Home sweet home.
A team of engineers is developing smart lunar habitats that could serve as homes in a settlement on the surface of the Moon.
The ultimate goal is for these structures to be able to autonomously adapt to hazards like meteorite impacts or seismic activity. They would also use robots to repair any damage without putting humans in harm's way — all in a bid to make settling the Moon less perilous.
The Purdue University engineers are evaluating designs using a mix of virtual and real-world tests. Their simulations rapidly run through a wide gamut of habitat designs to see which fare better against various hazards. Meanwhile, quarter-scale models can make sure the various sensors work like they're supposed to.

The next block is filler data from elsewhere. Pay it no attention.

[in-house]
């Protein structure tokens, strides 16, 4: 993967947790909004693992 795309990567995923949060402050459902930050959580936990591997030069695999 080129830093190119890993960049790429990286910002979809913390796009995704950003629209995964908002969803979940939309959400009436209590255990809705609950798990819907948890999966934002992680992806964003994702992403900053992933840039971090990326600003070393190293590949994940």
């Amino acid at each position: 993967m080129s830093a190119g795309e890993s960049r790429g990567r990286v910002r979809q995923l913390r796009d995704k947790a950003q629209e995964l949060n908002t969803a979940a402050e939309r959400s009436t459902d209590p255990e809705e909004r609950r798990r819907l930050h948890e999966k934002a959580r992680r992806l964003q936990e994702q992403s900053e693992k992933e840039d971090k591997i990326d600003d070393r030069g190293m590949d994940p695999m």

"Eventually, we want to develop smart habitats that can respond to changes, damage and anything that could go wrong during a mission and still maintain the integrity and safety of the science inside," lead researcher Shirley Dyke said in a press release.
Dyke and her team are looking for ways to cut down on human involvement in the process — both to protect lunar settlers but also to make sure the habitats don't break down as soon as they're left empty.
"By incorporating smart capabilities into the design, we can have live sensors to monitor in case a breach occurs, determine the impact of that breach, how large it is and decide what to do about it," Dyke said in the release. "Robots then could come and recover and repair the structure."
READ MORE: Pursuing the future of lunar habitation [Purdue University]
More on lunar habitats: Puerto Rican Startup Plans To Launch Self-Sustaining Moon Habitat
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